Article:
Karen Dale on Vashon Island, WA on Friday 6 August 2010
"This year Sam's Club sold 42" x 6" x 7' raised bed kits, no maintenance, slide together, $40. They have been awesome!!"
Barb Ramlow on Monday 9 August 2010
"I use sfg more for keeping me from growing something like 300 carrots to something more manageable like 32 or 2 or 3 heads of cabbage instead of 20 so in that respect it works quite well. "
David on Tuesday 31 August 2010
"I've recently built 9 beds some 6ft by 4ft, some 4ft by 4ft. The reason a bed is never wider than 4ft or 1 metre is so you can reach all plants with out climbing in! All are made out of old scaffold boards which can be purchased quite cheaply on Ebay or in the local ads. I've filled with topspoil/vermiculite/compost. The topsoil being bought in tonne bags, the compost being compost containing peat rather than pure peat moss (purchased from Wickes). Instead of buying vermiculite from a garden centre I've used Mycafil (insulation matter made from vermiculite)about £15 for a 100ltr bag comapared with £5 for a 1ltr bag at the garden centre. Mycafil is available on Ebay and at builders merchants. All is working very well with encouraging growth of my winter hardy cabbages, broc, psb, onions, shallots and garlic. We'll see how we got on in spring and summer 2011."
Niall Radford on Wednesday 27 October 2010
"I am wondering how you water a series of raised beds? We have a large garden with typical long rows and a drip tape system. I have one solar pod with a mickey mouse spray waterer. Ideas??"
Pat Roloff on Sunday 22 May 2011
" Several years ago you could obtain reccycled plastic that was formed in the shape of logs for a 4 ft by 8 ft raised bed garden of 10 inches high. I have had these for years and they work great. What happened that they cannot be found anywhere now? Another thing that can be used for durable raised beds: bricks, concrete blocks, or pvc plastic shaped in the form of wood."
Cal Sturdy on Saturday 13 August 2011
"I am at this time constucting my 1st SFG I always grow runner beans using a conventional support system, I'm puzzled as to how you would plant 8 beans in a sq ft and train them up a support albeit like one in the SFG book.can anyone explain "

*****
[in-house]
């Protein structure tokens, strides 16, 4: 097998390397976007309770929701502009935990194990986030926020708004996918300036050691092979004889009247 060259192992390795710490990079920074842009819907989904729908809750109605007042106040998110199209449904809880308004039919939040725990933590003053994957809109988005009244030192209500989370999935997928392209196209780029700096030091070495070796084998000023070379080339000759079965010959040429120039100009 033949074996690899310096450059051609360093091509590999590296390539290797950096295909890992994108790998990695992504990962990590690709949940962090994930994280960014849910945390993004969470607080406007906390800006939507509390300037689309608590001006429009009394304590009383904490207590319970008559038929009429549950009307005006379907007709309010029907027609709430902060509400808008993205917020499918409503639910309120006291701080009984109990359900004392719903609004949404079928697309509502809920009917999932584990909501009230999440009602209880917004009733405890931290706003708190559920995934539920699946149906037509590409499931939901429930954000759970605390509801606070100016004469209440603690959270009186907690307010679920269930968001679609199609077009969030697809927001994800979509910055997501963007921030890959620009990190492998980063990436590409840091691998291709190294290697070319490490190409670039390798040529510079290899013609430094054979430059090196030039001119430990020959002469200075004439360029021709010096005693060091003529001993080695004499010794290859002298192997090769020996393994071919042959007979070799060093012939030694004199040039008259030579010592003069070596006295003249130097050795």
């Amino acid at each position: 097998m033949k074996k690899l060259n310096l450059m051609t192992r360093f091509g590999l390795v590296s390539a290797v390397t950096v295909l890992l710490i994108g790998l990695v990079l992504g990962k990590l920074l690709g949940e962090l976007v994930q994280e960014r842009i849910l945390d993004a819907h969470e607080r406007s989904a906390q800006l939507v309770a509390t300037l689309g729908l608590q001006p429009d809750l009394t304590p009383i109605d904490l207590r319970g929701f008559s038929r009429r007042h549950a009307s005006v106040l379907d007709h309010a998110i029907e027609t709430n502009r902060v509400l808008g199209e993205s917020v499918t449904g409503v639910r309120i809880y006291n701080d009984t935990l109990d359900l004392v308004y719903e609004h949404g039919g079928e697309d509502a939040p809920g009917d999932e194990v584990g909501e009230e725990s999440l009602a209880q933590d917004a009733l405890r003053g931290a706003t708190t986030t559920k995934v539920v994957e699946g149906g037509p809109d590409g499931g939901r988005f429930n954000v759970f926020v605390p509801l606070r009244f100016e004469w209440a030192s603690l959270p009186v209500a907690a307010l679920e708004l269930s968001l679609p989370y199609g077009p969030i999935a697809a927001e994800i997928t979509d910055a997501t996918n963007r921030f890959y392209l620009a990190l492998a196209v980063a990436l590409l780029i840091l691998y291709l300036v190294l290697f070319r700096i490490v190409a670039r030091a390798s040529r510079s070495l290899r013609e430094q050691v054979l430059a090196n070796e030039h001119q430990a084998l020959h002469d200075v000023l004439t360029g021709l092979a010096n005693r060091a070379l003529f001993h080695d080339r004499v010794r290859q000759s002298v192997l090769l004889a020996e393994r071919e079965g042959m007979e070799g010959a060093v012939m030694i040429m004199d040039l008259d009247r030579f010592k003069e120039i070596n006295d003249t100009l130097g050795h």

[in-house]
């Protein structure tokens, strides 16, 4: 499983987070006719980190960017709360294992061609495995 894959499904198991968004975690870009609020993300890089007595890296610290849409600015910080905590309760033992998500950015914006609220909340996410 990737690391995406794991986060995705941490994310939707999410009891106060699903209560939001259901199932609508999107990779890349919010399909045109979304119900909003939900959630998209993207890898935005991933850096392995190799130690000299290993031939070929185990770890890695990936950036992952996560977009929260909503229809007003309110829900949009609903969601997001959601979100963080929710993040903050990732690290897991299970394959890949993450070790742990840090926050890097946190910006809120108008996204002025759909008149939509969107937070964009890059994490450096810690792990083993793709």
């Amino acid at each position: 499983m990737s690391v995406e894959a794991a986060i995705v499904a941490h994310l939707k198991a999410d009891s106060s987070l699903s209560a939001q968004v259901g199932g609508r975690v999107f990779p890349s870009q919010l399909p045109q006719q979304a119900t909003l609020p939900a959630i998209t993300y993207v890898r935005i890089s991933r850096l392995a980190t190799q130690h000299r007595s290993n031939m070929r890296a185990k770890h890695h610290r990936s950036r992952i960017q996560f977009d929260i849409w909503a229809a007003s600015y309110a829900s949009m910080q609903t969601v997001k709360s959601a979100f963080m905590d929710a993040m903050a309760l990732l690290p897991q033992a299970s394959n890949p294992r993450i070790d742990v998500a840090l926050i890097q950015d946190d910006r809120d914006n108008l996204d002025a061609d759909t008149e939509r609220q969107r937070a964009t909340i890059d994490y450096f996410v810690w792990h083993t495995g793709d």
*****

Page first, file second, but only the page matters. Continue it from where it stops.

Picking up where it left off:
norman on Monday 12 March 2012
"Norman: I think you plant two rows of four - one row in each half of the square, and you have the support running across the square in between the two rows. "
Chris on Monday 2 April 2012
"I started my first-ever vegetable garden in 2012 with the SFG method. I did not use raised beds as I live in Colorado where it is very dry, plus I didn't want the expense, so I just prepared the soil with a broadfork and compost, planted everything, laid out gravity-fed drip lines (that were on an automatic timer)and mulched with straw. I left the country for a month in early summer, with someone filling the gravity tanks once a week and that was it. I came home fully expecting the garden to be dead, but instead my beans had climbed up the 8' trellis and were spilling over the top, the watermelons and squash had grown through the garden fence and I had cherry tomatoes waiting to be picked! I spent almost zero time weeding and no time watering and wouldn't garden any other way. Obviously I highly recommend SFG!!"
Karen Conduff on Tuesday 8 January 2013
"As a new vegetable gardener I am very confused with how I can follow a square foot method with crop rotation. I have 5 raised beds built with the idea that one will be for perennials only. The other 4 for rotation. Do I mix up the Crop Families as per the square foot method, or group them as per what I have read in the 4 Area Crop Rotation method?"
Astrid on Thursday 6 June 2013
"Can store bought humus be used as part of Mel's Mix?"
Gary Brown on Thursday 6 February 2014
"Thank you!"
Anni Kuusimäki on Monday 20 April 2015
"I found this when I was looking for similar that I had viewed last year on a tv programme.This is so nicely explained I will order the book too. I have also just started to really experiment with gardening by the moon so will incorporate the two. I have been gardening for many years and have had allotments too,but this is such a tempting way to grow at home in the garden Thank yo "
cynthia price on Wednesday 18 January 2017
"I've been using this method for five years now. I grow pickling cucumbers at the back of the box on an 8-foot trellis made of electrical conduit and large tomato meshing. I grow determinate paste tomatoes in the two middle rows and the front row is reserved for jalapeno peppers. I end up with dozens of jars of pickles, relish, tomato sauce and pickled jalapenos every year. I have always had a difficult time finding four foot wood strips to form my grids. Last year I came across melamine veneer edging that's on a 50-foot roll. It's 13/16ths-inches-wide which is perfect for the grid. I simply nail one end, unroll the veneer, cut it to fit and nail it down. The whole roll cost $6 or $7. At end or beginning of the season it's easy to take the strips off in order to prepare the soil in the whole box without the strips getting in the way. The box looks like a jungle when it grows in (8 ft. cucumber vines, 6 ft, tomato bushes, and 3 1/2 ft. pepper plants) but the incredible yields speak for themselves. I introduced several neighbors to this method and the book. I live in a suburb outside of Toronto."
Steve on Monday 12 June 2017